- Mandatory use of face masks in indoor and outdoor public spaces.
One passenger on the flight, who had been contacted by NHS Test and Trace and asked to self-isolate, complained that ‘hardly anyone’ on the flight had been wearing a mask.
The woman, who wished to remain anonymous, told the PA news agency: ‘Our flight was hideous, hardly anyone wore a mask and the crew didn’t do anything about it.
‘We raised the issue twice with the cabin crew who still didn’t enforce it. My family is okay but we are having to self-isolate.
‘I’m so sad for my son because he has to miss his first week back at school.’
A Tui spokeswoman added: ‘We can confirm that no guests tested positive for Covid-19 in our hotels and no symptoms were displayed before or during the flight home by any of the customers.’
It came after Public Health Wales confirmed at least 16 cases of Covid-19 from three different parties who were on Tui flight 6215 from Zante to Cardiff on August 25.
One traveller claimed that the flight was full of ‘selfish ‘covidiots”, with passengers not wearing their masks properly and disregarding the rules.
In a statement, Tui said that cabin crew and other passengers confirmed there were multiple warnings about wearing face masks on the flight.
Meanwhile, the Guardian reported that officials had not notified Wizz Airline that eight passengers on a flight back from Crete had tested positive for coronavirus.
The teenagers, from Hampshire, were diagnosed after returning to London Luton airport on 25 August, it said.
But the Department of Health and Social Care said that it had taken action to advise the necessary people to self-isolate and its contact tracing team had been in touch with Wizz Air.
The UK’s biggest tour operator Tui has suspended its holidays to the resort of Laganas on Zante after an outbreak
Government is ‘overseeing the demise of UK aviation’: Airport and airline chiefs call for testing of arrivals to stop Britons playing ‘quarantine roulette’ – as industry sheds thousands of jobs
By Henry Martin for MailOnline
Airline industry bosses are calling for testing at airports to help save their struggling industry.
Heathrow announced it may have to axe up to 1,200 frontline staff due to the pandemic’s impact on air travel – while the airport’s boss John Holland-Kaye warned Britons face playing ‘quarantine roulette’.
Tuesday saw Scotland and Wales impose restrictions on travellers from Greece – although Westminster refused to follow suit.
Ministers are, however, on the brink of putting Portugal back on the ‘red list’ just days after it was removed.
Heathrow said the constantly shifting quarantine rules led to an ‘unprecedented’ 82 per cent drop in passenger numbers in August compared with last year.
The chief executive of AGS Airports, which runs Southampton, Aberdeen and Glasgow, now says the sector is facing more job cuts than in the demise of the coal industry in the 1980s.
Derek Provan told the BBC: ‘That’s surely not an accolade any government would like to have.’
Heathrow announced it may have to axe up to 1,200 frontline staff due to the pandemic’s impact on air travel (pictured: Heathrow Airport)
Chief executive of Virgin Atlantic, Shai Weiss, says bringing in testing is ‘essential’ to reboot Britain’s economy.
‘Without free and fast travel with the US, we won’t see a rebound of aviation and this will stall the economic recovery of the UK, which of course is already in recession,’ he said.
Dozens of Tory MPs, including ex-ministers, have joined calls for airport virus testing.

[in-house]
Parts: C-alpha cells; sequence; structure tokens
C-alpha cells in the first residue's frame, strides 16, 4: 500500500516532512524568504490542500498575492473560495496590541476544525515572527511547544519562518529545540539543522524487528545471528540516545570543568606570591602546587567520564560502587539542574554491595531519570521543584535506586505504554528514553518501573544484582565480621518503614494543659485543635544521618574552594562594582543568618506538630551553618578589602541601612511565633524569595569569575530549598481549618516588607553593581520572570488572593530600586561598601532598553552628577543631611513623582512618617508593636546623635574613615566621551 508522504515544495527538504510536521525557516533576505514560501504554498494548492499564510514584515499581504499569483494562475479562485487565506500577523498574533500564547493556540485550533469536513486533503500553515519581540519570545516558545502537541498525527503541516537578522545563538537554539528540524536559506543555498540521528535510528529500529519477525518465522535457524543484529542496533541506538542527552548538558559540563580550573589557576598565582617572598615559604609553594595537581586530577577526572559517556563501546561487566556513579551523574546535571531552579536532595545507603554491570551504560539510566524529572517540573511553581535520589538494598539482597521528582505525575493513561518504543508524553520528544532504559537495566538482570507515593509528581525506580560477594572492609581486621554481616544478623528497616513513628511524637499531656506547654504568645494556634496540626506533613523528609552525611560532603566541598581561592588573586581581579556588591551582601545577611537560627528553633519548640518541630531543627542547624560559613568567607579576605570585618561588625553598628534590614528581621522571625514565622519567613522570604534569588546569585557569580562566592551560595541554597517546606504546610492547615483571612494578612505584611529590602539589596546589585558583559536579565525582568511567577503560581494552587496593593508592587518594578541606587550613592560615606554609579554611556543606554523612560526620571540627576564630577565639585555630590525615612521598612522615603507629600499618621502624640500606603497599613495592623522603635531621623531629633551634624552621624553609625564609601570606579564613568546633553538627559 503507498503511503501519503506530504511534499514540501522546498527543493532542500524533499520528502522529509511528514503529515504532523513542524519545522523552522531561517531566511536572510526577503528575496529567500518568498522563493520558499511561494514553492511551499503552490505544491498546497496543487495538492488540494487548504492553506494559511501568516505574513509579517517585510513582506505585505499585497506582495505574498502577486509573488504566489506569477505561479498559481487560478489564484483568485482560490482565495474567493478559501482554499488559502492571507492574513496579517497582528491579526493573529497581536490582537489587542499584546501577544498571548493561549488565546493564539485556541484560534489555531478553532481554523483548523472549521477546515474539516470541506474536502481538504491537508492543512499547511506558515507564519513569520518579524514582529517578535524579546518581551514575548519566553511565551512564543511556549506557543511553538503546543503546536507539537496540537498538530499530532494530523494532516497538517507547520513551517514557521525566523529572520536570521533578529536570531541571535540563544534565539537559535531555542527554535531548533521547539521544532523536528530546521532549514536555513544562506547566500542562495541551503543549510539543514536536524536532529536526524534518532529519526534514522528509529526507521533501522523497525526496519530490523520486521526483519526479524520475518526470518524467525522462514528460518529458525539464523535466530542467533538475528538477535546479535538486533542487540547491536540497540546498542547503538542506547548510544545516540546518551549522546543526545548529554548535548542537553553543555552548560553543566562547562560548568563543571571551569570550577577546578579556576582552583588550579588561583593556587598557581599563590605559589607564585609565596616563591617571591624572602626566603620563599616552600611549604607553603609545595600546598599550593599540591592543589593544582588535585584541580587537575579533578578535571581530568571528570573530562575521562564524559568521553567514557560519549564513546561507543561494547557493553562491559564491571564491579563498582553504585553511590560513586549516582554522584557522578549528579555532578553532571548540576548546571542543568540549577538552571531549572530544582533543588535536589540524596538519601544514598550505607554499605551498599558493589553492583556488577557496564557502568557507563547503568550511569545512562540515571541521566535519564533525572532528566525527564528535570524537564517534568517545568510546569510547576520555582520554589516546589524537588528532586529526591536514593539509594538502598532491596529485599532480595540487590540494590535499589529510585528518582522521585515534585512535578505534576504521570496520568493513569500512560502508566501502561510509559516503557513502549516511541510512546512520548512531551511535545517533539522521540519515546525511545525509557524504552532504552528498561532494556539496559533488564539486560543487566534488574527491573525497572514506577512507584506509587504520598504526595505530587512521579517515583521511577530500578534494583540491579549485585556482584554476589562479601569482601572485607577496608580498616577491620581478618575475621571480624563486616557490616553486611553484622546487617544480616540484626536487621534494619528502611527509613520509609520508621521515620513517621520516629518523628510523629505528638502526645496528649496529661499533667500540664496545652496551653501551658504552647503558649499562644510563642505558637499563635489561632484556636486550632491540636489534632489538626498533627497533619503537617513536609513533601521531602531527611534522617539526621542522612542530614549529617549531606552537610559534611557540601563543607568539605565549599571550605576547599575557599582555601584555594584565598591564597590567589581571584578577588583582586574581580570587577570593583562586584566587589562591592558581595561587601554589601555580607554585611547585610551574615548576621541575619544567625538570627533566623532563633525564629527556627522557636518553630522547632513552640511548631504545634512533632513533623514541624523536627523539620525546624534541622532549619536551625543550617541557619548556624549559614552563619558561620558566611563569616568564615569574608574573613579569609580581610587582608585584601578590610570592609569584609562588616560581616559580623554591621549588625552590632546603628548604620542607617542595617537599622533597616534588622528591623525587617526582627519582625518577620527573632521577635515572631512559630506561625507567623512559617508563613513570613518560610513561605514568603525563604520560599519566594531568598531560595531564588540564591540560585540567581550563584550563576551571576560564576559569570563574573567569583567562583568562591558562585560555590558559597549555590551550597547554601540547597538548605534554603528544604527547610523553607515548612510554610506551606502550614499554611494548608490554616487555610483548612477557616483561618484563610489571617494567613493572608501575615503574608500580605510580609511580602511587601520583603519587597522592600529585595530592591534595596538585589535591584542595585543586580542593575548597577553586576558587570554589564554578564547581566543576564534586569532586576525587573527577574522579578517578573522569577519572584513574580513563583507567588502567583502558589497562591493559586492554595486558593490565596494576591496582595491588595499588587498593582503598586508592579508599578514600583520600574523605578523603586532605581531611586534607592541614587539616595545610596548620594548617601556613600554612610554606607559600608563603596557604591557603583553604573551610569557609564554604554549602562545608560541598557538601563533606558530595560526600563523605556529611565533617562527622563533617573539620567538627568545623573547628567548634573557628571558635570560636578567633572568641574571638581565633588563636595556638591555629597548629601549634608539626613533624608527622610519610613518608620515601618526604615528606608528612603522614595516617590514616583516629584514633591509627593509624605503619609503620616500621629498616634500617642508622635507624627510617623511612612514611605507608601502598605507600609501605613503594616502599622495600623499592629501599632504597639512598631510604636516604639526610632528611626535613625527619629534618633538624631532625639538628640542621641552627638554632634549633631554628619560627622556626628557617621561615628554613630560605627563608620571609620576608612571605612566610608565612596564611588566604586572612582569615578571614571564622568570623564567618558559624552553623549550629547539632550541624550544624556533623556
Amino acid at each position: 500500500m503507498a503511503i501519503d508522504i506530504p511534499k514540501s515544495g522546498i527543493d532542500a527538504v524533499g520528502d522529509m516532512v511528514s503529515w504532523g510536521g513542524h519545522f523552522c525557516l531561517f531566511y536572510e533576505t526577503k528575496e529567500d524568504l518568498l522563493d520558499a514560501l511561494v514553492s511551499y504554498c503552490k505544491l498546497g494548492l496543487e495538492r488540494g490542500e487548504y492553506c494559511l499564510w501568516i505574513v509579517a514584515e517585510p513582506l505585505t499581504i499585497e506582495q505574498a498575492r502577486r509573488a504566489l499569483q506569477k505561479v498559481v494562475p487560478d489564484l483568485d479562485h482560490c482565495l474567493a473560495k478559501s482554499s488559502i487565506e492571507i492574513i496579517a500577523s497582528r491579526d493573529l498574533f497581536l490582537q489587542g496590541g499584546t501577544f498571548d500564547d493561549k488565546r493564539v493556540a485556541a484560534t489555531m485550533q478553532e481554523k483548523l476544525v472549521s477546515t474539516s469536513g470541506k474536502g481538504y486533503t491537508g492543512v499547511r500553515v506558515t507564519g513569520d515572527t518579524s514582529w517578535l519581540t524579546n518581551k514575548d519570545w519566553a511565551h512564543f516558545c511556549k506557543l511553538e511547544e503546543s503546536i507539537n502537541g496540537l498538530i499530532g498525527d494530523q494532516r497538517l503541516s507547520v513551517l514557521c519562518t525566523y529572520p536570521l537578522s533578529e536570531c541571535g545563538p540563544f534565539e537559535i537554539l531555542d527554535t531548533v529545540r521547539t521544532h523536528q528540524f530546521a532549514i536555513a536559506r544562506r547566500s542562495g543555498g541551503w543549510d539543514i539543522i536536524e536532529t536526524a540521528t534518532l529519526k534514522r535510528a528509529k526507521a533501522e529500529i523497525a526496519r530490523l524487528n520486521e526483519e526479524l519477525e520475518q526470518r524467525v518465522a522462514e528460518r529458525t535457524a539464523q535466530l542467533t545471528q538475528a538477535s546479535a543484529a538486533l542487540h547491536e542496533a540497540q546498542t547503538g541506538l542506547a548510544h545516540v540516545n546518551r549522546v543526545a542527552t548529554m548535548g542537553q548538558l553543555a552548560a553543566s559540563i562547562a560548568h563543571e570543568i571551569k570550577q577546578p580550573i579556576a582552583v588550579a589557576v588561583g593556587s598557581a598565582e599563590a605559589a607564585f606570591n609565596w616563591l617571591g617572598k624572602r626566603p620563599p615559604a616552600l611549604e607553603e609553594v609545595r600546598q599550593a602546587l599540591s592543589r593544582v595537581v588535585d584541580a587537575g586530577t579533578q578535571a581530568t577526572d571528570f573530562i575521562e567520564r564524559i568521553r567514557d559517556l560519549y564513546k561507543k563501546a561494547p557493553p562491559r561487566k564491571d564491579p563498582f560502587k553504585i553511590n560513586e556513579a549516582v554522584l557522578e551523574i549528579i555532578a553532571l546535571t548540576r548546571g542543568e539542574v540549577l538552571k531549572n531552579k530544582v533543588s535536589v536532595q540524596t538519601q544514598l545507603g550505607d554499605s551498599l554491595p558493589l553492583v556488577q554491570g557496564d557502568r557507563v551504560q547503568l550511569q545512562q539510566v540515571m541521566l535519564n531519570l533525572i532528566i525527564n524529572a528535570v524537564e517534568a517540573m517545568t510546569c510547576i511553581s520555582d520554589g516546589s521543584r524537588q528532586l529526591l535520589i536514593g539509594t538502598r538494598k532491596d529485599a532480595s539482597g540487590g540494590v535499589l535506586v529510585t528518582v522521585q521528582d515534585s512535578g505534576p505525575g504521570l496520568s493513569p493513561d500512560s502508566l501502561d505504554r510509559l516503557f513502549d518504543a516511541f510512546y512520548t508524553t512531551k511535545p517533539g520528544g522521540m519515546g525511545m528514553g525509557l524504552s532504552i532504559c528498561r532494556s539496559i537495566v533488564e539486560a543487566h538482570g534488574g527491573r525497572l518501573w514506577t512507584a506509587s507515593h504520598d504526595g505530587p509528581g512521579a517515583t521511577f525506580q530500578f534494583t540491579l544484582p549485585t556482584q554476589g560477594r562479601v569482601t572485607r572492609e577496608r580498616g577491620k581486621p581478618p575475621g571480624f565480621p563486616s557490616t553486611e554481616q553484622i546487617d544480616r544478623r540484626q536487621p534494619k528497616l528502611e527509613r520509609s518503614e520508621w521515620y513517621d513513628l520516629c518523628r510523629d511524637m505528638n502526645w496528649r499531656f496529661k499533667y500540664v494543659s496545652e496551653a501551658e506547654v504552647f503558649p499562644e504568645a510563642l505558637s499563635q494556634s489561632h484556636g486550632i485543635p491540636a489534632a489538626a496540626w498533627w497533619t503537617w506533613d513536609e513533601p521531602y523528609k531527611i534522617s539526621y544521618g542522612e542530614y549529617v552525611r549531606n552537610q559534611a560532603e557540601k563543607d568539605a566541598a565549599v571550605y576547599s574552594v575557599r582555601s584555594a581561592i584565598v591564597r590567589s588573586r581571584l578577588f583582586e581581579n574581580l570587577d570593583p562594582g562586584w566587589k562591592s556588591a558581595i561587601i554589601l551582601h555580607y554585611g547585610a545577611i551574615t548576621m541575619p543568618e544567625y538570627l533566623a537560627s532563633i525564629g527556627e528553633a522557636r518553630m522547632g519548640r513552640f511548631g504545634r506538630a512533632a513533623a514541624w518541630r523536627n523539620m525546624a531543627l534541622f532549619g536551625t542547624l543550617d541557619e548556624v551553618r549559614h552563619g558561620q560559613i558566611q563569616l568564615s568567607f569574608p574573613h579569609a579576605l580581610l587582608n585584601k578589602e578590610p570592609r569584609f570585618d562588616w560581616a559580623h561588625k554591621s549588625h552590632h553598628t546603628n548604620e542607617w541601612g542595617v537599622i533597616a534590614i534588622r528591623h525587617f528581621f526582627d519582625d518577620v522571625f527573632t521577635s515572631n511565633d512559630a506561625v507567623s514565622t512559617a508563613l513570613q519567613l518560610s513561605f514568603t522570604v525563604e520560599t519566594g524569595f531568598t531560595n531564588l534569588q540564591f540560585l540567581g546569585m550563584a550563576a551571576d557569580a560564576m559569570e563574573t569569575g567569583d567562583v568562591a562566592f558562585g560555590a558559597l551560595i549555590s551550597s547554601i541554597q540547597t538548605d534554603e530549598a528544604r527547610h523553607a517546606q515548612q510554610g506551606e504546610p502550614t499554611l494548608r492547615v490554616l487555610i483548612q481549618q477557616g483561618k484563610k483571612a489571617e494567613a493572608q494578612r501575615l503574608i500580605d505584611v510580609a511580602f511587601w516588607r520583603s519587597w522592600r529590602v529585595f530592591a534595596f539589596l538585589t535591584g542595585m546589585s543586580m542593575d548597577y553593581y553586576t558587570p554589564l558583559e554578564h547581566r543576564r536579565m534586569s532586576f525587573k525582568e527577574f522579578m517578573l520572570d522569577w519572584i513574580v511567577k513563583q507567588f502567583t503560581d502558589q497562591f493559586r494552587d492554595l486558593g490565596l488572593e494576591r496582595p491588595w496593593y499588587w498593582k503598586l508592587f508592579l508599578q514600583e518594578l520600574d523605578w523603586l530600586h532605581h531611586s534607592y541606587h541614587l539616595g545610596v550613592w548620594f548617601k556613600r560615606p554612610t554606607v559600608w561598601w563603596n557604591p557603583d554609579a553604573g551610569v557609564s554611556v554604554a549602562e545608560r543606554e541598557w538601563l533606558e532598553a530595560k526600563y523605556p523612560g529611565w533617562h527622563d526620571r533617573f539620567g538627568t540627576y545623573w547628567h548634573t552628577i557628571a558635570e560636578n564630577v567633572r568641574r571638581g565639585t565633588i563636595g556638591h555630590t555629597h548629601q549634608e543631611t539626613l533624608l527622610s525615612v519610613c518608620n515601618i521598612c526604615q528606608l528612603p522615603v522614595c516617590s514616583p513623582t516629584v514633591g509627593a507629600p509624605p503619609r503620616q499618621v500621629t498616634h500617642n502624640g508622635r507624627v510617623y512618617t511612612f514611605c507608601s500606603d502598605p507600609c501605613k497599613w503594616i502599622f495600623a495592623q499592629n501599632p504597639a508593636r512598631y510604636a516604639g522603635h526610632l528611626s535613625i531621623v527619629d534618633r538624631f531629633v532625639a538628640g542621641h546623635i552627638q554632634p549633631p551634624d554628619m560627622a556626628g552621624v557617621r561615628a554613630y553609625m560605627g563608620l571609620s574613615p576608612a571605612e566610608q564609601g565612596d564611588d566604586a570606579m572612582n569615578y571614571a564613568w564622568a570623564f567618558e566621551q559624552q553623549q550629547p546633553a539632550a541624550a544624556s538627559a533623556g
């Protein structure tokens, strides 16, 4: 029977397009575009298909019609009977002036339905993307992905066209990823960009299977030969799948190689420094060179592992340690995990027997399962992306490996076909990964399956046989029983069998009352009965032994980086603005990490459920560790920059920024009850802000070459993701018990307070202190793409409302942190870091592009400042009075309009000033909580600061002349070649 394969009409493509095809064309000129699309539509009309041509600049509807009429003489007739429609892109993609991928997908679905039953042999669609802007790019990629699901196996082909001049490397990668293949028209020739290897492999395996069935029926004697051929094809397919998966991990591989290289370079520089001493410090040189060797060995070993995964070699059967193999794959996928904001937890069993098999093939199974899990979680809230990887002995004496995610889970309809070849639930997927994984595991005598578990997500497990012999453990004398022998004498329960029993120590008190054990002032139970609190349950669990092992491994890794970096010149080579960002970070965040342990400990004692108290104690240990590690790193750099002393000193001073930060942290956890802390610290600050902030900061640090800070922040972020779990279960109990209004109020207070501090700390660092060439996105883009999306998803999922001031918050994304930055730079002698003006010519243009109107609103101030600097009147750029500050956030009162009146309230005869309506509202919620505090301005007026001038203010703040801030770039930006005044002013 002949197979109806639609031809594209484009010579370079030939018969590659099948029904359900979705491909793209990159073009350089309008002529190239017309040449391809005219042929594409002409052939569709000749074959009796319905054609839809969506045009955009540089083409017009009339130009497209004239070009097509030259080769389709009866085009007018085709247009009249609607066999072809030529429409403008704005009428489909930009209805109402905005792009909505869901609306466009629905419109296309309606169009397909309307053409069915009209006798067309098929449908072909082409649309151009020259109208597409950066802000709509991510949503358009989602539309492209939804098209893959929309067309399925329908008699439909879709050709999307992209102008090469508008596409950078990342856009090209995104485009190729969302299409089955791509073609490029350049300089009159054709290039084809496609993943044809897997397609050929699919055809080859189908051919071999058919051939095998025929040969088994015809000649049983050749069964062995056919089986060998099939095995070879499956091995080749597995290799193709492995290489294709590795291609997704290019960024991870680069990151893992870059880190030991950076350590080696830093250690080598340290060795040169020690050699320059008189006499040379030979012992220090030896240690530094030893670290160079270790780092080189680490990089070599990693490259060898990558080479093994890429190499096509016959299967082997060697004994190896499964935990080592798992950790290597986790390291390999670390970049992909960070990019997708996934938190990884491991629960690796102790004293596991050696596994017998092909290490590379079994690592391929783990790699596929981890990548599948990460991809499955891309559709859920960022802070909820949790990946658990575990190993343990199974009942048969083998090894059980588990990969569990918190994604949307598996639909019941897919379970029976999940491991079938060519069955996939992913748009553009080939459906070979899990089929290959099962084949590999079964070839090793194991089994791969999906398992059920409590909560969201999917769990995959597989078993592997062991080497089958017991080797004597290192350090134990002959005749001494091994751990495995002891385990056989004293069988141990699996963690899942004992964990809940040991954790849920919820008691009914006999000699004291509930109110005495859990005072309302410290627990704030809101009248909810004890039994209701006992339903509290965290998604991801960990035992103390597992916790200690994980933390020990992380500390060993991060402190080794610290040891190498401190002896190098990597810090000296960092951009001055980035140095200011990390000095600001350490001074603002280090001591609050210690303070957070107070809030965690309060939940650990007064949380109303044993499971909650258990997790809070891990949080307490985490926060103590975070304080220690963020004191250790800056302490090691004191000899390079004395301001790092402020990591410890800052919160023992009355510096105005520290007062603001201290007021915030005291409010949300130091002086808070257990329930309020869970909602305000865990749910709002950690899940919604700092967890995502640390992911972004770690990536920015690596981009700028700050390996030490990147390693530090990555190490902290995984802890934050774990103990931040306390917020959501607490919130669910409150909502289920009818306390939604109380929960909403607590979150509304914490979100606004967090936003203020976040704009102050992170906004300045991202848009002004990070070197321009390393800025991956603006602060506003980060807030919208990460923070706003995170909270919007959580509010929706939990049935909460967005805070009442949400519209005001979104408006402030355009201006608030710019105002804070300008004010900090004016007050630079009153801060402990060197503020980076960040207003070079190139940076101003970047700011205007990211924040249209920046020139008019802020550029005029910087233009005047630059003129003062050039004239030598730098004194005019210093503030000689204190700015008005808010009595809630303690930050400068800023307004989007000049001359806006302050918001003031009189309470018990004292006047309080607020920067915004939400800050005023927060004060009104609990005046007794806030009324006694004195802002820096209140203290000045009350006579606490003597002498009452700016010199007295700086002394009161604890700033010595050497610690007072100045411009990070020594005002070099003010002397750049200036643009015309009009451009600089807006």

They are requesting an urgent Commons debate to demand answers over the lack of government action on the issue.
The airline industry believes that testing to slash the 14-day quarantine period is the best way to give people the confidence to travel.
But ministers have been cool on the issue, with sources suggesting that reluctance to back such a scheme is down to in-fighting between departments.
One senior Tory MP told the Mail: ‘The Transport Secretary has urged caution on testing but I know he wants to find a solution to help the industry. The difficulty is finding one that the other departments agree with.
‘The Prime Minister knows that more work needs to be done on airport testing but there is a lack of enthusiasm from senior members of Cabinet.
‘They are very concerned that the proposed tests aren’t accurate enough. Equally, they know the travel industry is on the brink and something will have to change sooner rather than later.’
The country’s coronavirus cases hit 22.7 per 100,000 people over seven days – breaking the Government’s quarantine threshold of 20.
It also emerged that dozens of Tory MPs, including ex-ministers, have joined calls for airport virus testing (pictured, Heathrow on Tuesday)
Such a move would affect an estimated 75,000 Britons, and cap off a summer of hell for the travel industry.
Speaking at an Aviation Club event yesterday, Mr Holland-Kaye said: ‘Few people are going to fly if they have to play ‘quarantine roulette’.
‘Ultimately our aim is for testing and quarantine to happen before you fly, removing the risk of quarantine on landing.
‘This requires a common international standard for biosecurity, where testing that happens in one country will be accepted in another.
‘The UK could be in a perfect position to lead this common international standard.’
Former Tory aviation minister Theresa Villiers said: ‘Airport testing could shorten quarantine times and encourage people to start travelling again.
‘I hope the Government will work closely with the aviation industry to make to best use of airport testing.’
A Department for Transport spokesman said quarantine decisions are based on a ‘risk assessment, which is informed by a number of factors, including the continued increase of coronavirus within a country and the numbers of new cases and potential trajectory of the disease in the coming weeks’.
They added: ‘We keep the data for all countries under constant review, and update our exemptions list… on a regular basis to reflect the shifting international health picture.’